> on this item.  They saw it as a great opportunity, no doubt, but it is
> not open to anyone else.

So, what would count as a sizable opportunity in this context?

>>>> Are you aware of the case that sparked the GPL into existence?  The Lisp
>>>> Machine had been developed at MIT as a fully open system, much as you're
>>>> advocating at the moment.  In the mid 1980s, some of the collaborators
>>>> left MIT, forming a company, Symbolics, to market their own Lisp
>>>> Machines, using the unrestricted code from MIT.  They made proprietary
>>>> enhancements to it, gaining an unfair advantage.  This created a great
>>>> deal of resentment in those left behind, among them Richard Stallman.

>>> What should these folk have gotten in return for their innovation?  I
>>> am not at all familiar with the details, but it seems to me that anyone
>>> who is clever enough to invent something that others can use and that
>>> other appreciate enough to pay for deserve the fruits of their
>>> innovation.

>> They should get the profits from providing high quality products to
>> appreciative customers.  You don't have to misappropriate common
>> property to achieve this.  Again, gen up on the history.  It will help
>> you understand the GPL.

> They didn't misappropriate anything.  They added their own work product to 
> what already existed and charged a little extra for its use.

OK, "misappropriate" needs quote marks here.  They broke the gentlemen's
understanding that surrounded the code base, namely that the code base is
commonly "owned"[*] and each has an obligation to maintain and enhance it.
As a result of this breach, some coding ended up having to be done twice,
a stupid waste of productive capacity.

[*] The copyright was actually held by MIT.

The GPL was a remedy for this problem, making what used to be a
"gentlemens's understanding" into a firm legal obligation.

>>> Someone has to be smart enough to see an improvement and talented
>>> enough to implement it and dedicated enough to promote it.  They
>>> deserve the reward.

>> Who's arguing?  But if they've put in 0.1% of the effort, they deserve
>> 0.1% of the reward.  They tend to keep all of it, though.

> Things are worth what people value them at.  If I add something to
> Linux that is worth $100, do I not deserve the whole hundred?

I suppose that's fair enough.  If the system with your addition brings in
revenues of $100,000, and your bit is 0.1% of the system, then it's fair
for you to keep $100 and forward the other $99,900 to the other
developers.  But outrageously cumbersome and impractical.  Instead you're
expected to contribute your code, so that everybody can take advantage of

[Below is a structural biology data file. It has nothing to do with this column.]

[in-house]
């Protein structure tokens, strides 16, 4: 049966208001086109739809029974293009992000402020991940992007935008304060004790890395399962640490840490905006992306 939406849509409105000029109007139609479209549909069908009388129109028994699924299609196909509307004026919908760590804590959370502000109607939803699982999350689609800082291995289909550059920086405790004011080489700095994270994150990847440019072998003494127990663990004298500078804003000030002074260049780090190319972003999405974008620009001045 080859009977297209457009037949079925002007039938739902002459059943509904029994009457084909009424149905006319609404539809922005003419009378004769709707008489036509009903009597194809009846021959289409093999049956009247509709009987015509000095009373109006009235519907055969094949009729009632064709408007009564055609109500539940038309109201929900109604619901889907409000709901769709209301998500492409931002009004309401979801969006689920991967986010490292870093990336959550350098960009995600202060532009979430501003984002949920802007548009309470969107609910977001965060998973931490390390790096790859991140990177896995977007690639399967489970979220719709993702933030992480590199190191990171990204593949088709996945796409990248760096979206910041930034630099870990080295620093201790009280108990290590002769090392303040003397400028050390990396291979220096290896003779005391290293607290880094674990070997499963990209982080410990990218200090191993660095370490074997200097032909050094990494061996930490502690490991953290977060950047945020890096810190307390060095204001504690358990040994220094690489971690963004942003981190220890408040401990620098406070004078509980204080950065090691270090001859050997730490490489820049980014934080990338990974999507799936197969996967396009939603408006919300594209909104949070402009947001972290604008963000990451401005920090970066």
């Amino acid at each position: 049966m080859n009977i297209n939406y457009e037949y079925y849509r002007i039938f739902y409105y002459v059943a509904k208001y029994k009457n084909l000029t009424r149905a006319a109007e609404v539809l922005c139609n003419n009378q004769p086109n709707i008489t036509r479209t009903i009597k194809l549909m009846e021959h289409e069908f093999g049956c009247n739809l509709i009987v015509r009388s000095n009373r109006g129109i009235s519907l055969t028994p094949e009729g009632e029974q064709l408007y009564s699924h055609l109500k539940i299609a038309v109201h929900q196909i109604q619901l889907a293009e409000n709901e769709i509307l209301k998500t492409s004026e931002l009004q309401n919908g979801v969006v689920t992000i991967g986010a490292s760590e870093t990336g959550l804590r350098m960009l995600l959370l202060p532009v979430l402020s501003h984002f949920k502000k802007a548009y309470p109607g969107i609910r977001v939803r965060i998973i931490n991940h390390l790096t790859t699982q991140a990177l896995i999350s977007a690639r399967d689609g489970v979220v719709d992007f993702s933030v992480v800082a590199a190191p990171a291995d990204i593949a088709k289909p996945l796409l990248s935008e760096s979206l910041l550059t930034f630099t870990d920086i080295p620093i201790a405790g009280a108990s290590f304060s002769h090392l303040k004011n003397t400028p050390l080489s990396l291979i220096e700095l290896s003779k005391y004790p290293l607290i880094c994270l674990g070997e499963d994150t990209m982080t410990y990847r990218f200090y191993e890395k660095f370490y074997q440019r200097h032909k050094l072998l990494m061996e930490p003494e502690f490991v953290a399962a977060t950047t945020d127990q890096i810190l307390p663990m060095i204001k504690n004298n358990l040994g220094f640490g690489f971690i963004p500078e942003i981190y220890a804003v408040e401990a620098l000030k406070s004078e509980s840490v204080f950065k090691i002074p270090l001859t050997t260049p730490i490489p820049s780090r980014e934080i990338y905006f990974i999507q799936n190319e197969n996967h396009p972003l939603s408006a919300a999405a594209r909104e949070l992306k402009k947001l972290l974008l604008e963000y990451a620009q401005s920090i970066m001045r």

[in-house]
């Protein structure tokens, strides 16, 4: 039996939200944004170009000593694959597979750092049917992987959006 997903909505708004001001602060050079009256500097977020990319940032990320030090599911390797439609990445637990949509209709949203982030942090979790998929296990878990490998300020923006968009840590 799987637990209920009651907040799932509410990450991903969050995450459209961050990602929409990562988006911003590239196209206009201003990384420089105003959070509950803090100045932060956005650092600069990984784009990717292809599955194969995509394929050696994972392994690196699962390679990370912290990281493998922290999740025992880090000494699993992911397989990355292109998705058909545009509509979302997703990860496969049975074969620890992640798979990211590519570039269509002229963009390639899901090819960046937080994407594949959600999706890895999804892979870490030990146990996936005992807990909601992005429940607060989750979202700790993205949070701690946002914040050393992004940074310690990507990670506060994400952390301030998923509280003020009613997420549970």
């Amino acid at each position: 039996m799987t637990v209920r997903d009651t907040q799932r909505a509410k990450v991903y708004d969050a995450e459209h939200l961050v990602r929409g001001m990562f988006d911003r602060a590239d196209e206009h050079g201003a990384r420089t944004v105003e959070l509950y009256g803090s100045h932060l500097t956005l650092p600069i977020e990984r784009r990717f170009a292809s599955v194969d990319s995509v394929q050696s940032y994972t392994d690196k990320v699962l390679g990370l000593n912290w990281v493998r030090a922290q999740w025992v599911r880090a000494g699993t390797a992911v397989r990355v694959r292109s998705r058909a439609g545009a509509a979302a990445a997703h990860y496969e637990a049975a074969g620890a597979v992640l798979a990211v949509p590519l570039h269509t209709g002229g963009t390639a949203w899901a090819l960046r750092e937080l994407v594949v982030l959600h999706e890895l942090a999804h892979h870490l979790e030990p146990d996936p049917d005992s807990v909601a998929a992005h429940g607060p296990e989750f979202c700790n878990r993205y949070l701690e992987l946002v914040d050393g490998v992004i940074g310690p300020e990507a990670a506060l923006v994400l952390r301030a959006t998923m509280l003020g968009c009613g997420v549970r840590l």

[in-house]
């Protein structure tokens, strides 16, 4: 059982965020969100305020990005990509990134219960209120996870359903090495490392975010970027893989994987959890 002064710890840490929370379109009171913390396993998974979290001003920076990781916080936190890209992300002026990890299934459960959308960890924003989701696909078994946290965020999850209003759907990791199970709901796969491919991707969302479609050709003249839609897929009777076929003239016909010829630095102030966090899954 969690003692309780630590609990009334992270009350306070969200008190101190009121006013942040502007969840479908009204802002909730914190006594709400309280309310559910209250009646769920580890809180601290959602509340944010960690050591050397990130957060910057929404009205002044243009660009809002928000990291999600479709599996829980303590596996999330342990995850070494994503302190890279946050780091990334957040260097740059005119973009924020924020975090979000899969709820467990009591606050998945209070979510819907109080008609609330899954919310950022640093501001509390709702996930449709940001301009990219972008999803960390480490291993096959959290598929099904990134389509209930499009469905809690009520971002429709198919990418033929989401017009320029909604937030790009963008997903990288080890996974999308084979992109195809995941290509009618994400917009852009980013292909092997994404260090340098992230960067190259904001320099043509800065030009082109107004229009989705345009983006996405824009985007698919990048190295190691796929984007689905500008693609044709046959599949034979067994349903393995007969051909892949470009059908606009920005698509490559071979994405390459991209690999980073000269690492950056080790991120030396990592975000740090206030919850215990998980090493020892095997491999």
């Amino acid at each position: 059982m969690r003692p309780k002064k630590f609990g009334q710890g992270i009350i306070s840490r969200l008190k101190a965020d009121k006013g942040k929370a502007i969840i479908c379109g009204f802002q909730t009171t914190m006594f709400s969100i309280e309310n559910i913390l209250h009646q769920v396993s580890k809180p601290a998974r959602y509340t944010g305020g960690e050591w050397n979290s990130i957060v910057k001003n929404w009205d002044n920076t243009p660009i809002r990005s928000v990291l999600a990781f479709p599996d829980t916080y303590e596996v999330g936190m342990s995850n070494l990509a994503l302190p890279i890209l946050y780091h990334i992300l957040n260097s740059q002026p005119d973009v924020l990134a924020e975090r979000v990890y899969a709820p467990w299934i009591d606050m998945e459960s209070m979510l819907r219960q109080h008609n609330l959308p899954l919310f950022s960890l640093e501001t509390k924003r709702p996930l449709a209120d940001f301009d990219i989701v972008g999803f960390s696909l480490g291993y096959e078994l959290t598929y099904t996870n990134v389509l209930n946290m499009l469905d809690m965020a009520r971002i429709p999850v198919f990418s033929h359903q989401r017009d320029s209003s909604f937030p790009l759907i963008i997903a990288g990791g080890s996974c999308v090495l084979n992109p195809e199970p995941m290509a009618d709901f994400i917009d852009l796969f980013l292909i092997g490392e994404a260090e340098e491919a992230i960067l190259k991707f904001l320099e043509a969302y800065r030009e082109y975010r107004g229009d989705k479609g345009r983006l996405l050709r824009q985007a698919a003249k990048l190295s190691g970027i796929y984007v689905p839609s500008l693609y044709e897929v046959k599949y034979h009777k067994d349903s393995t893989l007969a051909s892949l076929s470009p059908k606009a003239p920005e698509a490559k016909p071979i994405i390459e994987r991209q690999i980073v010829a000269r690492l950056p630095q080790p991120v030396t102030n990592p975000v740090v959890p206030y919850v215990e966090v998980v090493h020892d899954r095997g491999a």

it, just as you took advantage of theirs, and you keep the entire

>>> My view is that the history of FOSS is pretty much duplicating
>>> something that is proprietary.

>> In some cases, yes.  Proprietary software causes waste of time and
>> effort.

>>> I am sure there have been one or two things spring up on their own, but
>>> I can't think of any offhand.  Can you?

>> You mean original stuff as free software?  Loads of things.  How about
>> the Internet?  The RFC's, TCP/IP, you name it.  Proprietary software is
>> unneeded on the Internet.

> Well that was back in the really old days to begin with and I think the 
> developers were being paid by someone.  The government, I think.  DARPA?

Yes, of course.  But it was free software.  There were a few proprietary
networks around at the time too, but I've forgotten what they were, just
like everybody else has.

>> Lots of high quality programming languages (Perl, Python, Ruby, Haskell,
>> Ocaml, ...), Emacs (though in the last few years, other editors have
>> caught up to a large degree).  Version control systems.

> Emacs seems kind of confusing and no one here uses it AFAIK.

It is a fantastically easy to use, flexible and efficient program, but at
the same time unusually difficult to learn.

> There are some non-MS editors that a few swear by, Slick is the name of
> one such.  I think that some of the IT weenies use Python to implement
> some of the build utilities here.  Is that a GPL thing?

Python isn't GPL, no, but it's free software.  It dates from a time
before the GPL had really got going.  Ruby is GPL'd, though.

> In any case, I am willing to concede that there are original works that
> are open source and always have been.  But the steak is sold by the
> sizzle and all of the sizzle these days seems relatively proprietary.
> And then it is followed by an open source effort to duplicate the
> feature, function, and look and feel.

You might be right, there.  But the solid, basic, durable programs are
mainly FOSS.

>> Practically anything decent to do with software development originated as
>> free stuff, or if older, from the Unix tradition.

> I like .NET and Visual Studio, of course, and if they originated with
> Unix, they have come a long way since.

I said anything _decent_.  ;-)
Alan Mackenzie (Nuremberg, Germany).